TACLOBAN CITY-The Philippine Crop Insurance Corporation (PCIC) was created through Presidential Decree 1467 on June 11, 1978 by former President Ferdinand Marcos “to provide insurance protection to farmers against losses arising from natural disasters as well as plant diseases and pest infestation.”
It is designed to protect farmers against financial losses by transferring the risk to a third party.
“I believe farmers, like all other sectors, were convinced on the importance of getting an insurance to shield them from losses after the onslaught of Yolanda. You saw what happened here,” Digamon added.
Digamon said it is important for the farmers to have this assurance especially that Eastern Visayas is not only a typhoon-prone area but also prone to drought and pest infestation.
“They can easily start anew because PCIC pays for their investment. Without crop insurance where will they go? If they have a loan at the bank, we pay the bank and this will allow farmers to borrow again from the bank,” he said.
PCIC is offering a free insurance to encourage more farmers to avail of this service.
One has to be listed in the Registry System for Basic Sector in Agriculture (RSBSA), a joint project of PCIC and the Department of Budget and Management, to avail of this service.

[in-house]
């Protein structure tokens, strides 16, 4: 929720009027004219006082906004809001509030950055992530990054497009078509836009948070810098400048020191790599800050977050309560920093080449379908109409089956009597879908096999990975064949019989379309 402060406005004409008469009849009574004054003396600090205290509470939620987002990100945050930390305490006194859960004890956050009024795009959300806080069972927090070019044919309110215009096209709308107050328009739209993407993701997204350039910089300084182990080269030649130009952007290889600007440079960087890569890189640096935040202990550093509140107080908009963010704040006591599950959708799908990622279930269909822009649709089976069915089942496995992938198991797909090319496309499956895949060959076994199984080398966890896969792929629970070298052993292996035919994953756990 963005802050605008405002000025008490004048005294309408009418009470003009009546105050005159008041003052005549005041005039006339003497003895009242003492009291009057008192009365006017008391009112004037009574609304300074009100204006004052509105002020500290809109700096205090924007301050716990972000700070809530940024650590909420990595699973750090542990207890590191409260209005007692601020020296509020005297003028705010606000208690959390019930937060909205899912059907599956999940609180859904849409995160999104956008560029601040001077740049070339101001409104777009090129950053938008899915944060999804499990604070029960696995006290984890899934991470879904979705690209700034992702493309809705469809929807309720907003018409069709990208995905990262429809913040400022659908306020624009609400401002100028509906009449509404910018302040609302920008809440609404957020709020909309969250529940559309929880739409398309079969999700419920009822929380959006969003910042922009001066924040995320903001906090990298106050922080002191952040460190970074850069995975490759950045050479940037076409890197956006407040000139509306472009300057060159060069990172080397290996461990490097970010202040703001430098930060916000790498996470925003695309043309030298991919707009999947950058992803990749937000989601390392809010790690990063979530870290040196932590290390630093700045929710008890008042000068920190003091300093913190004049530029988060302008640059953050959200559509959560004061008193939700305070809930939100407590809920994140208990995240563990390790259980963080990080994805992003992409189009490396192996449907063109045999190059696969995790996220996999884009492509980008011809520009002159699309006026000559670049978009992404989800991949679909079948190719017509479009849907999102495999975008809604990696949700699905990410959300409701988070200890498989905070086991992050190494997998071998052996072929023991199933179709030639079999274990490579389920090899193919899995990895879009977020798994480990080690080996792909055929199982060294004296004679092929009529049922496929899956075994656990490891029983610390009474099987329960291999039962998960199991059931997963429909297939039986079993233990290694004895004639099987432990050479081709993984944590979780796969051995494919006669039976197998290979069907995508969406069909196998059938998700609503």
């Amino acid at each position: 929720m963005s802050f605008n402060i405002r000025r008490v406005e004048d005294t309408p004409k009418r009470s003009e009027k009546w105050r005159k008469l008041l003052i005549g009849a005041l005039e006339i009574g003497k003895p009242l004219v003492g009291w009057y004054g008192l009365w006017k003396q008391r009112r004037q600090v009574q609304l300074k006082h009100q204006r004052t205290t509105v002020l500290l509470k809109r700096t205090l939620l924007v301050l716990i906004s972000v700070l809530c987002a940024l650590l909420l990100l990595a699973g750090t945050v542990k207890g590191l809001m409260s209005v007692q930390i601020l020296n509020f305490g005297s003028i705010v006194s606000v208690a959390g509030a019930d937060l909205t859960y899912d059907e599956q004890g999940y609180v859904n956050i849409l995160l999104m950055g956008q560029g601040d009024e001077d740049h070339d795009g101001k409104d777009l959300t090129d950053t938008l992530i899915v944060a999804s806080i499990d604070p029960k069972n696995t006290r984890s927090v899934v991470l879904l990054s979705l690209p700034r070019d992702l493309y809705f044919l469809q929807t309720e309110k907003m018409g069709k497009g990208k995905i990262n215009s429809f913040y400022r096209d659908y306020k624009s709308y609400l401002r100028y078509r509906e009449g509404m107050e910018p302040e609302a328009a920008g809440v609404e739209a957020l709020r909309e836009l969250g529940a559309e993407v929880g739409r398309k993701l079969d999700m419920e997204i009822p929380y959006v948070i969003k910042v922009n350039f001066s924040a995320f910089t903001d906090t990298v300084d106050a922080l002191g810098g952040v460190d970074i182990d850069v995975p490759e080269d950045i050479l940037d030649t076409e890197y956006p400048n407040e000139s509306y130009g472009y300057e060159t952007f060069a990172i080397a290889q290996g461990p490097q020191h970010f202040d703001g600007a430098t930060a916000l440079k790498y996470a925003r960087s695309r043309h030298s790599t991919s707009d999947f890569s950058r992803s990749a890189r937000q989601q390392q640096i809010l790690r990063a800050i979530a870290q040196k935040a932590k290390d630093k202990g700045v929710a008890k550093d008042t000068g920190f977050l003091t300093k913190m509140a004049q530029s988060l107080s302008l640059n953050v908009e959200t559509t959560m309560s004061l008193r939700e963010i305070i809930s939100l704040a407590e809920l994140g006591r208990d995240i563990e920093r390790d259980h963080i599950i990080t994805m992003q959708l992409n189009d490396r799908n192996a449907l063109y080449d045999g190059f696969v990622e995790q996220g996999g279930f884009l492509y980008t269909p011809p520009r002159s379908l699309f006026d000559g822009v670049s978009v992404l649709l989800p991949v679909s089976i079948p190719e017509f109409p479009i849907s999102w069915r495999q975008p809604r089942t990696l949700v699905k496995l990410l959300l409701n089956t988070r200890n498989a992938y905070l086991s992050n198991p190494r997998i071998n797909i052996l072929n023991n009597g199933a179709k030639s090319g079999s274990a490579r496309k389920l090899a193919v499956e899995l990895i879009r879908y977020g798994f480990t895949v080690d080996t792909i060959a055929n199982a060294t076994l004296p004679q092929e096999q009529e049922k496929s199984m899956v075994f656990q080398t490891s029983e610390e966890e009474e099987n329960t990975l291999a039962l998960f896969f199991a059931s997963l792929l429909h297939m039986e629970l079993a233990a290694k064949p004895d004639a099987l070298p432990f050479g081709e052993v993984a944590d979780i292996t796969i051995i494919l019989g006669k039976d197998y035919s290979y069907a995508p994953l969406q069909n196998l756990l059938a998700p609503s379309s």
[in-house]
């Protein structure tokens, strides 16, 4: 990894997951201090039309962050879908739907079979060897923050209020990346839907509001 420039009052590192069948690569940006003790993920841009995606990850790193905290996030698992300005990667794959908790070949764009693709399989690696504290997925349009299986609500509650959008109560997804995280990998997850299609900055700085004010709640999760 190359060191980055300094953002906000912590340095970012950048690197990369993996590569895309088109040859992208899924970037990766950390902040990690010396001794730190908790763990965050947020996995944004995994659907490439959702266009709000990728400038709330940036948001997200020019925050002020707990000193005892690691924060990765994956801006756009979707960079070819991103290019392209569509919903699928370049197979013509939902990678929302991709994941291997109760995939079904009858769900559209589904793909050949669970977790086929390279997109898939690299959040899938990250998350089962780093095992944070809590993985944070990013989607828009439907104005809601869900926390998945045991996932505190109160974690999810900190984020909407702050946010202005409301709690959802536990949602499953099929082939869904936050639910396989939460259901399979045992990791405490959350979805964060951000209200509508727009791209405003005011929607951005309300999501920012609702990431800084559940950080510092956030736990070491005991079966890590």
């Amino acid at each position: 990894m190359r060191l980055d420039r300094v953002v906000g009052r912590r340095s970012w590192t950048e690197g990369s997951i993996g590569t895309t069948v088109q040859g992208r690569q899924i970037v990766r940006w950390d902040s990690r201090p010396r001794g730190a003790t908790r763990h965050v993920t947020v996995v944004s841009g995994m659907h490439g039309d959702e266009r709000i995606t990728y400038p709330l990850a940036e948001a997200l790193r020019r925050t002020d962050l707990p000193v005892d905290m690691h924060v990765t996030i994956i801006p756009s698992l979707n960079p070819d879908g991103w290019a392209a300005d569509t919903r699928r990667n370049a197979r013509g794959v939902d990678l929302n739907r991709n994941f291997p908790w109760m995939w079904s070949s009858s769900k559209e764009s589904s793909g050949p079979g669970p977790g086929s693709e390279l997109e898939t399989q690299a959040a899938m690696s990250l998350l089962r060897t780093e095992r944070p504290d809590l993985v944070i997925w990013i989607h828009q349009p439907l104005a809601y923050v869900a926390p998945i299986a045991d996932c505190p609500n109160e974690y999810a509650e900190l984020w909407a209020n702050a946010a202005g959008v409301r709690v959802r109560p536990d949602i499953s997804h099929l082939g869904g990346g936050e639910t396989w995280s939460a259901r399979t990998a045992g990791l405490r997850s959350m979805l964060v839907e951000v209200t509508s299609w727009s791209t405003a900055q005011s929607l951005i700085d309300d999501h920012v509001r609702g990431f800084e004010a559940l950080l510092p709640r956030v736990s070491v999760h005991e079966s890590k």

The RSBSA is a nationwide database of baseline information of farmers, farm laborers and fishermen from identified provinces, as well as geographical coordinates of agricultural and fishery workers households.
These data are used as basis for developing programs and policies for the agriculture and fishery sectors.
The database also identifies the names of small owner-cultivators, land holders, tenants, and regular and seasonal farm workers.
Despite the free insurance, though, “penetration rate” or the ratio between agricultural insurance premium volume and agricultural GDP remains low.
“Our penetration rate in rice is around 10 percent,” says Digamon without providing the exact data or an explanation on how the figure was arrived at.
He said this is a low figure considering that the insurance offered to farmers is for free. He explained that farmers who are not listed in RSBSA will have to pay the full premium.
“This is one reason why a farmer would not apply for an insurance. They would rather spend the money to buy food and other needs than pay the premium,” he said.